A day after being extradited to Connecticut to face charges of stealing more than $400,000 in high-end watches from a Darien jewelry store in a well-orchestrated 2011 smash-and-grab robbery, a judge ordered a New York City man held on $500,000 bond.
Richard Garrison, 33, of Manhattan, was charged by Darien police Thursday with one count each of second-degree robbery and first-degree larceny for his alleged role as part of a three-man team that darted into the David Harvey Jewelers store on the Post Road wielding sledgehammers to smash display cases and swipe Rolexes and other watches valued at $422,000.
At his arraignment at the Stamford courthouse Friday, Garrison's case was transferred to the Part A docket where the most serious cases are adjudicated and assigned a public defender. He is scheduled to return to court on Sept. 5. for a plea to the charges.
Police were led to Garrison by physical evidence left in the trio's getaway car which was found in the Bronx, N.Y., two weeks after the June 28, 2011, heist. A glove left in the stolen Toyota Corolla contained DNA matching Garrison's, police said in a statement.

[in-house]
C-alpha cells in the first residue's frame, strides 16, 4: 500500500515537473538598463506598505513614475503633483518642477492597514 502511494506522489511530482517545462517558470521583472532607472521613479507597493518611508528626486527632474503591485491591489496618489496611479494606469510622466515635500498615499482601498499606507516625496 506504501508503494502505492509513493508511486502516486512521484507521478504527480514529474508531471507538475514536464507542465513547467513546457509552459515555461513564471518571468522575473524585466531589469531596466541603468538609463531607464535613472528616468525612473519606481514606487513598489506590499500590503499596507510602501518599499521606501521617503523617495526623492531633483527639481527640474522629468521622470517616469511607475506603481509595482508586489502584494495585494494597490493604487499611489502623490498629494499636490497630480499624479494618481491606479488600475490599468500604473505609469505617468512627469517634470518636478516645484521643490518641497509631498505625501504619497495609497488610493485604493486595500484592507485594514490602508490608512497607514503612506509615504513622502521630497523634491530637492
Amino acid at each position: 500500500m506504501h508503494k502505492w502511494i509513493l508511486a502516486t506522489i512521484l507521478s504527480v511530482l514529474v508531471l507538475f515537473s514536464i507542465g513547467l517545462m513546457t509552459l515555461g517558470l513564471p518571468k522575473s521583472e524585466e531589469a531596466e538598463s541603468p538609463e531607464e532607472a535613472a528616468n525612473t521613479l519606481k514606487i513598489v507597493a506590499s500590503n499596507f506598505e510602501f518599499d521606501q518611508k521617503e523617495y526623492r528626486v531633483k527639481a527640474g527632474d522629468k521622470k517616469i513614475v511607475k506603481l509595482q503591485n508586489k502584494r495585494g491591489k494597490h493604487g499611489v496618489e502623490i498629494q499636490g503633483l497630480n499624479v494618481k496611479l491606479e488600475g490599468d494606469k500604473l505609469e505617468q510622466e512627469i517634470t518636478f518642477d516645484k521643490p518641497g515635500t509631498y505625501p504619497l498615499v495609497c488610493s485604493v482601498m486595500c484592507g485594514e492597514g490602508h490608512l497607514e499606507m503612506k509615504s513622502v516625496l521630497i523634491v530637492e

No other arrests have been made in the case.
Darien police investigators searched the stolen vehicle for clues in the crime and found two pairs of work gloves matching those worn by the thieves during the robbery, police said.
Both pairs of gloves were sent to the State of Connecticut forensic lab for testing and analysis. On March 3, Darien police learned that DNA found in the gloves matched Garrison via the National Offender DNA Database, police said.
Police also located a "Black Toy Watch" wristwatch, a separate watch price tag that was unique to David Harvey Jewelers and shattered glass that matched that at the jewelry store, according the report.
Garrison, who has prior convictions for petty larceny, trespassing and credit card fraud and other charges from as far away as Georgia, was stopped by New York City police earlier this month and was held until he could be extradited to Connecticut to face the robbery charges.